The [Grants to Artists] award has sustained me this year and enabled me to work on my book The Roots of the Moment…I have also continued my work on the Expanded Instrument System (EIS) which had seed money from the Foundation from a few years ago…This has truly been a marvelous year for me." (In 1990, Oliveros was granted $5,000 in support of an interactive performance system for expanding acoustic instruments in performance.)
- Pauline Oliveros, November 15, 1995
Pauline Oliveros's career as a composer and accordionist spanned over 50 years. Since the 1960s, her work has been concerned with improvisation, meditation, electronic music, myth, and ritual. She was the founder of "Deep Listening," which comes from her childhood fascination with sounds and from her works in concert music with composition, improvisation, and electro-acoustics. According to Oliveros, “Deep Listening" is a way of listening in every possible way to everything possible to hear—the sounds of daily life, of nature, of one's own thoughts, as well as musical sounds.
In 1994, Oliveros received a Grants to Artists award. With the funds from her FCA support, Oliveros was able to work on her book The Roots of the Moment (1998), and continue her work on the Expanded Instrument System (EIS) which she began work on when she received $5,000 in support from FCPA in 1990. Oliveros' Expanded Instrument System is an interactive performance system for expanding acoustic instruments in performance.
Oliveros's works have been performed across the world and she has been widely commissioned by individual artists and ensembles. Selected venues that have presented her work are: The Museum of Modern Art, Yerba Buena Center for the Arts, The Knitting Factory, Carnegie Hall, Lincoln Center, California Institute for the Arts, The Kitchen, La MaMa E.T.C, Roulette, Merkin Concert Hall, Headlands Center for the Arts, John F. Kennedy Center, Bard College, and Queen Elizabeth Hall, London. Oliveros authored of eleven books of writings about music as well as many journal articles.
Following her 1994 Grants to Artists, Oliveros received a SEAMUS Award for Lifetime Achievement for Pioneering Work in Electro Acoustic Music (1999), the Nameless Sound Award (2006), the William Schuman Award for Lifetime Achievement from Columbia University (2009), and a Paul Fleck Fellowship at the Banff Centre (2009). Following her 2012 John Cage Award, Oliveros received a Giga-Hertz-Award for Lifetime Achievement in Electronic Music from ZKM, Center for Art and Media (2012), Karlsruhe, Germany; an Award for Artistic Excellence and Innovation from the Arts Society of Kingston (2013); an Ulster County Executive's Arts Award for Individual Artist (2015); and a Civitella Ranieri Music Fellowship (2015).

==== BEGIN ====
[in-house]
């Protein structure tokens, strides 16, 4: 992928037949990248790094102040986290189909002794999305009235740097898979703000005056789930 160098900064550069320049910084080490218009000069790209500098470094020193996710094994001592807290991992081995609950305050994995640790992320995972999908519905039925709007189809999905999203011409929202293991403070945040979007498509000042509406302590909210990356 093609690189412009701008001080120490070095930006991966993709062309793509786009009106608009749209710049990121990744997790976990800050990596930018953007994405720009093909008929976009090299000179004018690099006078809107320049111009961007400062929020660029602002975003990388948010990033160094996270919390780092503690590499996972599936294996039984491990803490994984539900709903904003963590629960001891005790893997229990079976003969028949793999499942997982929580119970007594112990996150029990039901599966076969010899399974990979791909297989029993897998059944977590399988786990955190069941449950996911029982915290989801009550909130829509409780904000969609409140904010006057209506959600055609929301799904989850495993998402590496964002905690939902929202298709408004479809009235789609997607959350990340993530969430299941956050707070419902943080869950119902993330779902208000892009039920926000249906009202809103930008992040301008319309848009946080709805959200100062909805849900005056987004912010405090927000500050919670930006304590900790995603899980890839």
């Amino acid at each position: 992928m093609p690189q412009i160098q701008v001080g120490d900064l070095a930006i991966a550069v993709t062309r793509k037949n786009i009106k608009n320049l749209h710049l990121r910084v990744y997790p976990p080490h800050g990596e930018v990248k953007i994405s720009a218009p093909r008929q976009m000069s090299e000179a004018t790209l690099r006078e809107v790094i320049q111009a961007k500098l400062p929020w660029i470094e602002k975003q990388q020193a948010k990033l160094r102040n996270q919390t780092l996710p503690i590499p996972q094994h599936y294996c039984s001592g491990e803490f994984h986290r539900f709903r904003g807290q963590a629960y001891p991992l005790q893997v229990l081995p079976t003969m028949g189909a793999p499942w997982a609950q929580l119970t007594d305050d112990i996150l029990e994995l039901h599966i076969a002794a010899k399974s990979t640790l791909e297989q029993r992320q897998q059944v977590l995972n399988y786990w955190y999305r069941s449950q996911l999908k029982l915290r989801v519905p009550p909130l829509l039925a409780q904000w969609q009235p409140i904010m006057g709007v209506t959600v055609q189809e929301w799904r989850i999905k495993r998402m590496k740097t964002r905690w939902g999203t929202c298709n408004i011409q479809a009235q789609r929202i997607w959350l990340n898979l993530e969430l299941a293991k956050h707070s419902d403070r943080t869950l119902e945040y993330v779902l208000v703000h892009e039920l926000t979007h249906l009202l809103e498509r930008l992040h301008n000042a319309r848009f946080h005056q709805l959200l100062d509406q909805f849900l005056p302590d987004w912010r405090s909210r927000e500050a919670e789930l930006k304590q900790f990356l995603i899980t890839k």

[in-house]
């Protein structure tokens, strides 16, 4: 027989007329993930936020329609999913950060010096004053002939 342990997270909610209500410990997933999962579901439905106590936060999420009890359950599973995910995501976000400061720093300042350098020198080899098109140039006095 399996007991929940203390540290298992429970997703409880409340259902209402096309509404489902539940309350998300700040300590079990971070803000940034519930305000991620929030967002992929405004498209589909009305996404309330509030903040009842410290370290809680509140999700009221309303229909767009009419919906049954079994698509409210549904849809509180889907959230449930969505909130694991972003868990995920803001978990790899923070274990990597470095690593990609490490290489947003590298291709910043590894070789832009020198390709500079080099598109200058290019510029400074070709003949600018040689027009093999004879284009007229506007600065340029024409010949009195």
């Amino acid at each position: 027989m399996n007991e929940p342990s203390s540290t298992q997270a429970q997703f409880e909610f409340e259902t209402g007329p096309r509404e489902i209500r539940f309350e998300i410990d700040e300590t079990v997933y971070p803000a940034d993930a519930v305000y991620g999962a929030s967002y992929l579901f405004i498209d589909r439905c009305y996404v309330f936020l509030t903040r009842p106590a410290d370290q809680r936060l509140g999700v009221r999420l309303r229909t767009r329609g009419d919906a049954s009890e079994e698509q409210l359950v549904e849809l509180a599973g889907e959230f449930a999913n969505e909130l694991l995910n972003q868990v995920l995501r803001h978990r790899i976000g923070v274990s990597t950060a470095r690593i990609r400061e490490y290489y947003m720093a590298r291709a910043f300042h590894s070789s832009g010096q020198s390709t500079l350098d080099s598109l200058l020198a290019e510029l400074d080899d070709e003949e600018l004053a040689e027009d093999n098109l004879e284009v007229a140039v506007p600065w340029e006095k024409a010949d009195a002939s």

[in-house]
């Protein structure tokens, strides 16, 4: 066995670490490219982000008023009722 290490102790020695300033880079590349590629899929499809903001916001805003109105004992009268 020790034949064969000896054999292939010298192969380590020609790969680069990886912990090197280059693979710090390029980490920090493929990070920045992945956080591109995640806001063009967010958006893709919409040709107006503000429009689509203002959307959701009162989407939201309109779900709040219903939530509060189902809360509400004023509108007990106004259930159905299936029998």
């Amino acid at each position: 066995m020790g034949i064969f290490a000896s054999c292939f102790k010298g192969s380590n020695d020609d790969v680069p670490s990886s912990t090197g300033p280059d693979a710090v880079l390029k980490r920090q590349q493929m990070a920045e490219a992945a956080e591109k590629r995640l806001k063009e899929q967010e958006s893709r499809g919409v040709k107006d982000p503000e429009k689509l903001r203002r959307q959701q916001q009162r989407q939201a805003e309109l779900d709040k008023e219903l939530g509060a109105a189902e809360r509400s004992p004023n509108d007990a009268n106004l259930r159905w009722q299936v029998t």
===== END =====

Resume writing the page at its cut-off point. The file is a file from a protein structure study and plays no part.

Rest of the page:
Prior to her FCA support, Oliveros received a 1960 Pacifica Foundation Prize for Variations for Sextet (1960), a John Simon Guggenheim Memorial Foundation Fellowship (1973), a Beethoven Prize from the City of Bonn (1977), National Endowment for the Arts Fellowships (1984, 1988, 1990), a New York Dance and Performance “Bessie" Award for Music Composition for Contenders (1991), and ASCAP Standard Awards (1982-2005).
Oliveros held Honorary Doctorates in Music from the University of Maryland Baltimore County, Mills College, Oakland, California; and DeMontfor University, Leicester, U. K. She founded the Center For Deep Listening at Rensselaer Polytechnic Institute, Troy, NY (formerly known as the Deep Listening Institute or the Pauline Oliveros Foundation.) Oliveros was a frequent lecturer at universities in the U.S. and Europe and was a Professor of Music from 1967 to 1981 at the University of California, San Diego. She was Distinguished Research Professor of Music at Rensselaer Polytechnic Institute and Darius Milhaud Artist-in-Residence at Mills College.
My concern is to expand my consciousness through my listening. My music comes out of my listening, keeps me fascinated with sounds and places. Most recently I composed Tower Ring for Ann Hamilton's Tower, situated on the Oliver Ranch in Sonoma County, CA. She created the eight-story Tower for the performance. I listened to the Tower and it called for a large gong, many voices and instruments.
The gong was suspended from the top of the Tower and could rise from the bottom reflecting pool to the open-air top. The gong became the conductor of the eight sections of the piece. Each section began with the Tower-enhanced sound of the gong with a new quality at each new level and a different instrumentalist at each level. The chorus also moved from a cluster at the bottom level to a line stretching four levels then eight levels around the double helix stairway and finally to a cluster at the top singing into the open air. Gong and chorus descended together for the ending with the chorus quality changing dramatically from the open air to the acoustical reflections within the Tower-a great swelling of sound and feeling.
Each performance space is a listening challenge. The listening informs the music to be made so that space/time and music interact, interchange and open new relationships between audience, performers and music. Through listening inclusively as well as exclusively in balance I hope to expand the range of my consciousness in music and in life.
- December 2011